It's been interesting to watch everybody status updates/blog posts/twitter updates about where they were when they found out the news. I can still remember very vividly sitting on the back row in Brother Drapers Old Testament class in the MARB building. As class started he said something along the lines of "like the planes that crashed in NY" in reference to how unpredictable the world could be. While he treated it as something really light, I remember the feeling that life had changed--America had changed that day.
As I watched hour after hour of footage trying to make sense of it all, different emotions swam inside of me--anger, fear, patriotism, gratitude. I wondered if this terrorism would continue and if we would always live with this sense of unease. I wondered how it would shape our country and my generation.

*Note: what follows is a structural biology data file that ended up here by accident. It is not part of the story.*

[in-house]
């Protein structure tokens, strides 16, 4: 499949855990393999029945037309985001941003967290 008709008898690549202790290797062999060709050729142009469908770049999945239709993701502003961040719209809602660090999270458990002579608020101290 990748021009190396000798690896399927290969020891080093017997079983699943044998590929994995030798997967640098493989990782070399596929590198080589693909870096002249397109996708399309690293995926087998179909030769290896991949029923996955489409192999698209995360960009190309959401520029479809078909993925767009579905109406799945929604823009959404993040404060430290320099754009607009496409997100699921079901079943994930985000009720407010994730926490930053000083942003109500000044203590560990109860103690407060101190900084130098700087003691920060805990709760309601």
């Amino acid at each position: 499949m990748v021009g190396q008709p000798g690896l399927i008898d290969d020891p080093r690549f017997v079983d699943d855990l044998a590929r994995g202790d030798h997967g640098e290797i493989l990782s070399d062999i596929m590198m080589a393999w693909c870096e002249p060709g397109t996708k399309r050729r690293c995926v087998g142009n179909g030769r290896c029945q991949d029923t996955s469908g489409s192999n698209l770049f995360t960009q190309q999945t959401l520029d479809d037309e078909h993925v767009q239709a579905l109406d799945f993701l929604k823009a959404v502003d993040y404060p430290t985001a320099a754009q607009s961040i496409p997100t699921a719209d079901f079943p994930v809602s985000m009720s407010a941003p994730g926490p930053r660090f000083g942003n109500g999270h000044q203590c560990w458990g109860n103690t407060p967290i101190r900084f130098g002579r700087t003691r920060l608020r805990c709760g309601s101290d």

Looking back over the past eight years, I've noticed some things. Our sense of patriotism, so high in those months and years following the attacks, has waned, as has our sense of duty and national identity. As as the events of that day really haven't had a lasting impact on our lives, I've noticed that it's really back to life as normal. Almost like we are trying to block out the events of that day and pretend like they never existed. Those few small areas where our lives were impacted, tighter security, liquid restrictions, etc., seem like they have always been that way as we have adapted in a way to move forward.
President Bartlet, in the West Wing's special episode to commemorate the attacks said " We don't need martyrs right now. We need heroes. A hero would die for his country, but he'd much rather live for it."
And I think that is the biggest thing that the events of September 11th taught me. To live for my country. To be willing to protect and stand up for those those things I find to be sacred, while looking past the outward difference and find what we have in common. And doing so will allow me to continue saying "God continues bless America."